We came across an interesting headline today on Inman News post that lead us to wonder if, as the article states, Internet leads really are a waste of time and money for real estate agents. It seems that discussions about building business for real estate agents tends to revolve around having an Internet site with a great give-away or registration form, keeping social media sites updated regularly or the newest tech software/device discovered at an industry conference. Sweethomeva.com does value our online presence and generate online leads through the site, and we do follow up with them, but we still find that the majority of active buyers and closed sales come from referrals.
When diving into quantifiable results, internal metrics prove that on a micro level, referrals account for the majority of business for Sweethomeva.com. Can this be true on a macro level? How do agents across the country generate new business? Are agents getting significant new business via their Internet site? According to the National Association of Realtors’ 2014 Home Buyer and Seller Generational Trends report, personal referrals – not the Internet – are the most significant resource of business for ALL realtors. A total of 54% of home buyers either sold with an agent that was a referral or from one that they previously used. Another 8 % were referred by other agents or a relocation company. Only 9% of home buyers found their agent via the Internet (Source: NAR 2014 Home Buyer and Seller Generational Trends Report, exhibit 4-6). Referrals truly are the Cinderella that gets less press trumping it’s sexy Internet sister!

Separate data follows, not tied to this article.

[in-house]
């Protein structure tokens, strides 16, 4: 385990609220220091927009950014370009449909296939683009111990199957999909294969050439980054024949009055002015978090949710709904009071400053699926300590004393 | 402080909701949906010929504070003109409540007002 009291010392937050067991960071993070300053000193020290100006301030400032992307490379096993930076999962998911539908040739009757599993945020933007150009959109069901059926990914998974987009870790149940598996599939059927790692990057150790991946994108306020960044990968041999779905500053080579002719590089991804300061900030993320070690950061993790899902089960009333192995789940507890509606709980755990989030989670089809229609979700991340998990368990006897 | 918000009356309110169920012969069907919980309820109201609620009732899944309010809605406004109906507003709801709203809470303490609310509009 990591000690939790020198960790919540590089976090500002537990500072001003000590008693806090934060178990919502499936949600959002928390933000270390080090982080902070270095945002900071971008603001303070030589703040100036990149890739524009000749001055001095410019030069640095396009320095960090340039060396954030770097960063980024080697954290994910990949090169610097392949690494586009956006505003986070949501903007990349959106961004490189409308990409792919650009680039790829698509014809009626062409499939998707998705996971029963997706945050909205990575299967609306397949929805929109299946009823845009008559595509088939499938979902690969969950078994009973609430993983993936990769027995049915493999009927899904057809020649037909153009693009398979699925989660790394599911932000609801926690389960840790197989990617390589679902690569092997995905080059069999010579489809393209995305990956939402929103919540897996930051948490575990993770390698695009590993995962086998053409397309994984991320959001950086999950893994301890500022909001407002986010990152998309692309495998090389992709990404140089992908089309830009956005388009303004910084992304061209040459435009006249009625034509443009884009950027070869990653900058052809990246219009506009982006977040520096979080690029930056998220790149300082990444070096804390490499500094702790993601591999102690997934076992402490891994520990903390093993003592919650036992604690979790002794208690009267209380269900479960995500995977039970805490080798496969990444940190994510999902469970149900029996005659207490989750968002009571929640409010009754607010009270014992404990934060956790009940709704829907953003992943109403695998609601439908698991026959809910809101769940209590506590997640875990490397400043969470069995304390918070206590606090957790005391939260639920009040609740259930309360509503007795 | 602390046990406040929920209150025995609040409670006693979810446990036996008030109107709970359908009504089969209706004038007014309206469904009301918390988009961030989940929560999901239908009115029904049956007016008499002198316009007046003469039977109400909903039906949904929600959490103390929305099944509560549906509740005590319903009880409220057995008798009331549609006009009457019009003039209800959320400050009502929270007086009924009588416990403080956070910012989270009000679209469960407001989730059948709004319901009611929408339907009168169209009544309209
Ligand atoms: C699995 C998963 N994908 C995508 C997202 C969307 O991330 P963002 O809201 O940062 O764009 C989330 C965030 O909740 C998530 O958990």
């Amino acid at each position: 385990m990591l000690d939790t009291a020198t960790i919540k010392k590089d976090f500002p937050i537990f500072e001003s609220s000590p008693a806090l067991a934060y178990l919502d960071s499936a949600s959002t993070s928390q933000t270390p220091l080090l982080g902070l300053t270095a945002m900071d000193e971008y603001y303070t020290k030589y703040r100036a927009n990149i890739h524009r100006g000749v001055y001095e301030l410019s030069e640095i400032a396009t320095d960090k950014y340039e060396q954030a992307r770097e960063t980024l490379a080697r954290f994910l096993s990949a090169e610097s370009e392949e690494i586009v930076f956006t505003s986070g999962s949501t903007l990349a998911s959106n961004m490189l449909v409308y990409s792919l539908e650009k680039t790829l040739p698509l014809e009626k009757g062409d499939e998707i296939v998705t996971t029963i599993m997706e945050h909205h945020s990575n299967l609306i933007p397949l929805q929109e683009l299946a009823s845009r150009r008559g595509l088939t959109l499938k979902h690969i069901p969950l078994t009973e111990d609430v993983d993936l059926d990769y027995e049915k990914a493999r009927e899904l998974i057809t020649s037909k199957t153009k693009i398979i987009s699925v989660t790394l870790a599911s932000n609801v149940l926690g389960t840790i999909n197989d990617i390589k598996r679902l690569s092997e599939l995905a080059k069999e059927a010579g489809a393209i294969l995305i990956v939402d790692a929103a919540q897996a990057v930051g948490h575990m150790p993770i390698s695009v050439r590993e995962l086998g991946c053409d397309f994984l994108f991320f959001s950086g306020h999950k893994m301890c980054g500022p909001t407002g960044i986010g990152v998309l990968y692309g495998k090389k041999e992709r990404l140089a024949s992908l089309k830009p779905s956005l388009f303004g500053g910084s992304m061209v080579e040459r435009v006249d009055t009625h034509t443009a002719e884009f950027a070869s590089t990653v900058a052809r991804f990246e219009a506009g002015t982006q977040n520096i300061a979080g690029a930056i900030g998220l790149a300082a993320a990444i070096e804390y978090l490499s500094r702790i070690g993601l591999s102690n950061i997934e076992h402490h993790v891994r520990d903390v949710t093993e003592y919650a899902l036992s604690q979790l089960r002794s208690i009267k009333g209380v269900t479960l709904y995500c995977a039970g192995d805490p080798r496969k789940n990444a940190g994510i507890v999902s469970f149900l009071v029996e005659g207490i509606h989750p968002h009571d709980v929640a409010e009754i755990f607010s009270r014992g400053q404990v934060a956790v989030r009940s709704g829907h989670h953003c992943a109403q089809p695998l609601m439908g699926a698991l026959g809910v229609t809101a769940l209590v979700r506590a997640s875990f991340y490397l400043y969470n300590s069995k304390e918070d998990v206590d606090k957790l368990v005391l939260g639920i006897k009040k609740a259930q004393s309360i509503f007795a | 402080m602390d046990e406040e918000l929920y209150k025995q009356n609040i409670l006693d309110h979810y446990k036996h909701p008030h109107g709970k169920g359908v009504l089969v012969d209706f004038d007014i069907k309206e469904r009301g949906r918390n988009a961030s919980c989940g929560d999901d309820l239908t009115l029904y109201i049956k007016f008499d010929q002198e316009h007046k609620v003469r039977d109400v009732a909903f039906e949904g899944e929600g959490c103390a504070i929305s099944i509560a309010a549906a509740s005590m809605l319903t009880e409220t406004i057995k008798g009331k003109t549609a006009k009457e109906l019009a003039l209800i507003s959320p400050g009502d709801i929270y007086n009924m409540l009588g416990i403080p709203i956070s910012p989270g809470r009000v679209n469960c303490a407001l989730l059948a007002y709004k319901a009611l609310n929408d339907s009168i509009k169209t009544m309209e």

But, wait, everyone keeps saying how important the Internet is for home buyers (who spend on average about 12 weeks in their home search, contacting an agent after two weeks of doing their own research – exhibit 3-3); and Zillow, Trulia, and the like are making a ton of money on the Internet. The big guns do rely heavily on the Internet to market to active home buyers and to sell products and space to real estate agents.
There is no denying that the Internet is important during the home buying process, but as a research tool to view photos of homes and neighborhoods, mortgage info, etc. Many even find the home that they settle on with the Internet (exhibit 3-4). Could it have been with or without the aid of an agent, the report isn’t clear on that. What is clear is that an agent was responsible for finding the home that was purchased a third of the time. This makes getting client referrals even more important! You can’t help a client, if you don’t have one, right?
The take away here is to spend the majority of your time, money and energy on client relationships, not Internet leads. Allocate the majority of your resources into cultivating relationships with clients and pros in your network. They will endorse you on a personal level, which will lead to more clients.
What does this mean for your marketing spend and how you approach the Internet and social media? Well, you definitely want to stay as current as possible and provide the features that Internet searches are looking for. The Internet is vital, but it’s not the most important ingredient in real estate sales, which is an extremely personal business. Buyers and sellers are making an emotional decision where the stakes are high for them (and for you, too!) and they want to be sure they are dealing with an agent that can handle the work load, be there for them and do an excellent job. The referral gets you into the front door, let your Internet and social decorate your business “house” so they feel comfortable choosing you.
Don’t forget to keep your site up to date with the features searches crave. Personal listings with photo and detailed property information go a long way with buyers and sellers. An active social media presence will help, too. See exhibit 3-10 for direction on what to incorporate into your site. Good luck!